Probability Definitions—Event Versus Outcome
Here are definitions of some common terms that will help us understand what we are talking about when we refer to probability.
Event Versus Outcome
The terms event and outcome are easily confused. An event is a single occurrence or trial in the course of an experiment. An outcome is the result of an event.
If you toss a coin 100 times, there are 100 separate events. Each event is a single toss of the coin. If you throw a pair of dice simultaneously 50 times, each act of throwing the pair is an event, so there are 50 events.
Suppose, in the process of tossing coins, you assign “heads” a value of 1 and “tails” a value of 0. Then when you toss a coin and it comes up “heads,” you can say that the outcome of that event is 1. If you throw a pair of dice and get a sum total of 7, then the outcome of that event is 7.
The outcome of an event depends on the nature of the hardware and processes involved in the experiment. The use of a pair of “weighted” dice usually produces different outcomes, for an identical set of events, than a pair of “unweighted” dice. The outcome of an event also depends on how the event is defined. There is a difference between saying that the sum is 7 in a toss of two dice, as compared with saying that one of the die comes up 2 while the other one comes up 5.
Sample Space
A sample space is the set of all possible outcomes in the course of an experiment. Even if the number of events is small, a sample space can be large.
Table 8-1 The sample space for an experiment in which a coin is tossed four times. There are 16 possible outcomes; “heads” = 1 and “tails” = 0.
Event 1 |
Event 2 |
Event 3 |
Event 4 |
0 |
0 |
0 |
0 |
0 |
0 |
0 |
1 |
0 |
0 |
1 |
0 |
0 |
0 |
1 |
1 |
0 |
1 |
0 |
0 |
0 |
1 |
0 |
1 |
0 |
1 |
1 |
0 |
0 |
1 |
1 |
1 |
1 |
0 |
0 |
0 |
1 |
0 |
0 |
1 |
1 |
0 |
1 |
0 |
1 |
0 |
1 |
1 |
1 |
1 |
0 |
0 |
1 |
1 |
0 |
1 |
1 |
1 |
1 |
0 |
1 |
1 |
1 |
1 |
If you toss a coin four times, there are 16 possible outcomes. These are listed in Table 8-1 , where “heads” = 1 and “tails” = 0. (If the coin happens to land on its edge, you disregard that result and toss it again.)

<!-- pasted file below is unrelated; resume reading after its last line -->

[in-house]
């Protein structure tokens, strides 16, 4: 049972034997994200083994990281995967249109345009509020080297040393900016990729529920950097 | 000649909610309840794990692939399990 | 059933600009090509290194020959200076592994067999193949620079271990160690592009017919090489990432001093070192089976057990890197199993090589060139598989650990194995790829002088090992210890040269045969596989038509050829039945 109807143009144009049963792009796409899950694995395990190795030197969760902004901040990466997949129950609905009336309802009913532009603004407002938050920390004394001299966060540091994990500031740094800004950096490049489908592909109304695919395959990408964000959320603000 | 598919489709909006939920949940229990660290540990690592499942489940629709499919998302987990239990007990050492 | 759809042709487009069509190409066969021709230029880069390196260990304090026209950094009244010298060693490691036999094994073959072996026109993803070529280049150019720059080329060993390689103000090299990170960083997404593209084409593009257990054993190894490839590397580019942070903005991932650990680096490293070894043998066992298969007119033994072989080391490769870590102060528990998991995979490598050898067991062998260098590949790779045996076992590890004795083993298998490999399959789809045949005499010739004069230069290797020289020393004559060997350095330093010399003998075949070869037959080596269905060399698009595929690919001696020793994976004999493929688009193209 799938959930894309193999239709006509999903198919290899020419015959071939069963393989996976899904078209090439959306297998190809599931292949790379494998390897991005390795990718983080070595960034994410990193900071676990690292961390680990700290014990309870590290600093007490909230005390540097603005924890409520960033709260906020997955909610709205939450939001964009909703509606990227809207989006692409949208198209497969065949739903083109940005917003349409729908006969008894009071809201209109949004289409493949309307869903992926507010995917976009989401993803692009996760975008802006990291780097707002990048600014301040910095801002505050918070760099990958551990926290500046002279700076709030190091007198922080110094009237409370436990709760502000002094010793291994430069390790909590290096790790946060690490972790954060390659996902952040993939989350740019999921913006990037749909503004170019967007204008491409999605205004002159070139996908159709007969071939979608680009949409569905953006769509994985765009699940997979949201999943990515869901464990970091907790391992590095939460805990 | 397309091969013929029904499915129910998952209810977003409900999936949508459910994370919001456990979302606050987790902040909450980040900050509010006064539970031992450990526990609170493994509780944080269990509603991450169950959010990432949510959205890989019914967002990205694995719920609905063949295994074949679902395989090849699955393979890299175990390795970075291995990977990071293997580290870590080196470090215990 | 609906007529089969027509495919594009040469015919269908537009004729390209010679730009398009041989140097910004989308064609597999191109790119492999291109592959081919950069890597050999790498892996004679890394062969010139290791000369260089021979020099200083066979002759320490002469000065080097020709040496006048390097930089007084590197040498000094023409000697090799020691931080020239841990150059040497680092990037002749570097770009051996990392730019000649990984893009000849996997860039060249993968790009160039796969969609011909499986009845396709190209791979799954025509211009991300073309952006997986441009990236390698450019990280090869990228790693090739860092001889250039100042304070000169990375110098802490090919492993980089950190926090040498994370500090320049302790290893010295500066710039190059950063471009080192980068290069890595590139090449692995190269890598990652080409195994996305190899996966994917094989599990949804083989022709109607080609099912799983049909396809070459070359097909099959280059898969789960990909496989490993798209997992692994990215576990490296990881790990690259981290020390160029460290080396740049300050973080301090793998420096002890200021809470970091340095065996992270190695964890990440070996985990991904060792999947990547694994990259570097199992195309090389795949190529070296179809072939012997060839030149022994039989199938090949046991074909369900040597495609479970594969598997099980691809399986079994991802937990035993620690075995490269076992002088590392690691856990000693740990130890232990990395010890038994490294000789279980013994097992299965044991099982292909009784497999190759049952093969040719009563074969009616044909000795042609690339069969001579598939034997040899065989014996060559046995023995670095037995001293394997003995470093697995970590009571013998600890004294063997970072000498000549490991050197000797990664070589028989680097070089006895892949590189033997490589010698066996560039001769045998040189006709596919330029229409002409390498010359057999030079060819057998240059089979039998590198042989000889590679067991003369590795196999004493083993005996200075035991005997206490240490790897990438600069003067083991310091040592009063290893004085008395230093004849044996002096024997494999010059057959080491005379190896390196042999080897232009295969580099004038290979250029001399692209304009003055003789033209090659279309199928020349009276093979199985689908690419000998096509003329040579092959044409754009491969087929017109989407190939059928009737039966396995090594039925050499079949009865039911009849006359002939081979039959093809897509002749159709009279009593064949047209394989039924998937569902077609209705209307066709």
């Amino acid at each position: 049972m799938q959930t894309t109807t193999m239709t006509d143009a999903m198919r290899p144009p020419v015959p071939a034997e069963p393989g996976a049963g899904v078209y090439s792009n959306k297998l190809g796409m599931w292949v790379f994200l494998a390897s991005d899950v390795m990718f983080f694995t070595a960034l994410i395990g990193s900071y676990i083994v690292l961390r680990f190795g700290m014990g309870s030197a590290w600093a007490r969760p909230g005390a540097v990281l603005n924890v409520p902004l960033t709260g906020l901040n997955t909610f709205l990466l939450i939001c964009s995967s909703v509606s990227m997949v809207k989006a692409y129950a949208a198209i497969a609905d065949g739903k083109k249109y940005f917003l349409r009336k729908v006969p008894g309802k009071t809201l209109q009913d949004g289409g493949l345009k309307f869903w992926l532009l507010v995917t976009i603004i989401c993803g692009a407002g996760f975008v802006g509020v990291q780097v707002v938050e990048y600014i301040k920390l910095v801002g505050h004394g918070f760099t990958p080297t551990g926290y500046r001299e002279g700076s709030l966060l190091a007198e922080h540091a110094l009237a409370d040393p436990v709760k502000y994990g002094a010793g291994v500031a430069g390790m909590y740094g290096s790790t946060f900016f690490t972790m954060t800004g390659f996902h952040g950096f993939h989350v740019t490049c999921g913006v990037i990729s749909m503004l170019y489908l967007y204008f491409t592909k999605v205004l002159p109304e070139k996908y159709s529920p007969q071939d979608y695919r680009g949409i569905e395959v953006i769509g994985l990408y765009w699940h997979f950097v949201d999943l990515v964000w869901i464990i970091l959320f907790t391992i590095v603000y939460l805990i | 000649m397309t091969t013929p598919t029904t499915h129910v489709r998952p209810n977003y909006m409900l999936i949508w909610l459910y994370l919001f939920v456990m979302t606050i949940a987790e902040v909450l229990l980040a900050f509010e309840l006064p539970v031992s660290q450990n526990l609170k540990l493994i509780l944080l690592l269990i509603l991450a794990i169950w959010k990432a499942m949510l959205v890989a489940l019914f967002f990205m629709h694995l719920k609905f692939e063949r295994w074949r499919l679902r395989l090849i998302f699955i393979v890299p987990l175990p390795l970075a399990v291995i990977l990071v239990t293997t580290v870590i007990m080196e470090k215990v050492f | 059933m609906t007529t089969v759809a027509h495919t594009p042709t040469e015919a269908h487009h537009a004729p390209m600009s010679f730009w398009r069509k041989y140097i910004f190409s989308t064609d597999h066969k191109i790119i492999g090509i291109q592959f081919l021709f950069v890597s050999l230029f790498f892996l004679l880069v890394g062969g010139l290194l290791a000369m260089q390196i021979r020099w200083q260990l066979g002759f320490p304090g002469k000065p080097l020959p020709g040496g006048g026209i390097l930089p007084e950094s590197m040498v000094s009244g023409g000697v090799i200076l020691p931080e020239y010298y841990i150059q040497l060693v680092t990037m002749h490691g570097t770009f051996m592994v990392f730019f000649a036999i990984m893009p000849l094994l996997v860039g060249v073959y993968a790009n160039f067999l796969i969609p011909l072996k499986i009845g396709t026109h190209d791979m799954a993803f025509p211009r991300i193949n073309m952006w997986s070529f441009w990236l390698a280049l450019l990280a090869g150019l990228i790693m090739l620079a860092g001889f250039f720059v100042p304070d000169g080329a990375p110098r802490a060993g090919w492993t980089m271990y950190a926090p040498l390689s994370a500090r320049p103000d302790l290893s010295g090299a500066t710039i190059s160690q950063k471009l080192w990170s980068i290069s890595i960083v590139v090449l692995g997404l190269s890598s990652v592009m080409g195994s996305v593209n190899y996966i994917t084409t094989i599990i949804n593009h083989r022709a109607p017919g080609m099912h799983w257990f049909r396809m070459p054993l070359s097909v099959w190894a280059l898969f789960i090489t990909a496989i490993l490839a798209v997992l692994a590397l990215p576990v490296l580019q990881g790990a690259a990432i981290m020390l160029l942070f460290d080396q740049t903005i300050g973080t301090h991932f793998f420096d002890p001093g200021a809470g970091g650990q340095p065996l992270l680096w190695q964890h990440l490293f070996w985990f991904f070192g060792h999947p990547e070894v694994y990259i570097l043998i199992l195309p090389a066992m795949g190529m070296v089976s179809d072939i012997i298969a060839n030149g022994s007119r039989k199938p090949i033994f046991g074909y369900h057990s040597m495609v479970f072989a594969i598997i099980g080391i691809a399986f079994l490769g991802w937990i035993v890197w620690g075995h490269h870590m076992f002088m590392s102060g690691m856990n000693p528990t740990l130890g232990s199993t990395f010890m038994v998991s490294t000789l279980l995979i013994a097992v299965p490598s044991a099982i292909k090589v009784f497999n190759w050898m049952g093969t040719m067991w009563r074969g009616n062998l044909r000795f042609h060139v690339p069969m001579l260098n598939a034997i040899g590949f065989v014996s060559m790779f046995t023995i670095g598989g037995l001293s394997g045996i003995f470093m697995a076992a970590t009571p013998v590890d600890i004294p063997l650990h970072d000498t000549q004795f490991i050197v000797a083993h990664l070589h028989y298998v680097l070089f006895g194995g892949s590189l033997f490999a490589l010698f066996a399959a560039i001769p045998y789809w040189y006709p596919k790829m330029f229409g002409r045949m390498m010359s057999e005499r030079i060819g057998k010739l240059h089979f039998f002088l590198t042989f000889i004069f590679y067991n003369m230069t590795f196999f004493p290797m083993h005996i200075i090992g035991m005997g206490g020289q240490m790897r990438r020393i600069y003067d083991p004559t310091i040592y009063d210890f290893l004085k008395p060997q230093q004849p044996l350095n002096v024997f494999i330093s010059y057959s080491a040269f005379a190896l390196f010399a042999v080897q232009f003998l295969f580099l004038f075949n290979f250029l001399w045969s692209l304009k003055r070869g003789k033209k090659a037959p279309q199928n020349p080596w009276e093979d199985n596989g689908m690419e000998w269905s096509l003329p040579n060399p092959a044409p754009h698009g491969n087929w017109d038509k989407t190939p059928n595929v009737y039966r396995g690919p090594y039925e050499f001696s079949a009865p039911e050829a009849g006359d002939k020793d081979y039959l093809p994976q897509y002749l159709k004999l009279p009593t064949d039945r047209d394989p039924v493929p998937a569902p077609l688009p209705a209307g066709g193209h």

If a pair of dice, one red and one blue, is tossed once, there are 36 possible outcomes in the sample space, as shown in Table 8-2. The outcomes are denoted as ordered pairs, with the face-number of the red die listed first and the face-number of the blue die listed second.
Table 8-2 The sample space for an experiment consisting of a single event, in which a pair of dice (one red, one blue) is tossed once. There are 36 possible outcomes, shown as ordered pairs (red, blue).
Red → Blue ↓ |
1 |
2 |
3 |
4 |
5 |
6 |
1 |
(1,1) |
(2,1) |
(3,1) |
(4,1) |
(5,1) |
(6,1) |
2 |
(1,2) |
(2,2) |
(3,2) |
(4,2) |
(5,2) |
(6,2) |
3 |
(1,3) |
(2,3) |
(3,3) |
(4,3) |
(5,3) |
(6,3) |
4 |
(1,4) |
(2,4) |
(3,4) |
(4,4) |
(5,4) |
(6,4) |
5 |
(1,5) |
(2,5) |
(3,5) |
(4,5) |
(5,5) |
(6,5) |
6 |
(1,6) |
(2,6) |
(3,6) |
(4,6) |
(5,6) |
(6,6) |
Ask a Question
Have questions about this article or topic? AskRelated Questions
See More QuestionsPopular Articles
- Kindergarten Sight Words List
- First Grade Sight Words List
- 10 Fun Activities for Children with Autism
- Grammar Lesson: Complete and Simple Predicates
- Definitions of Social Studies
- Child Development Theories
- Social Cognitive Theory
- Signs Your Child Might Have Asperger's Syndrome
- How to Practice Preschool Letter and Name Writing
- Theories of Learning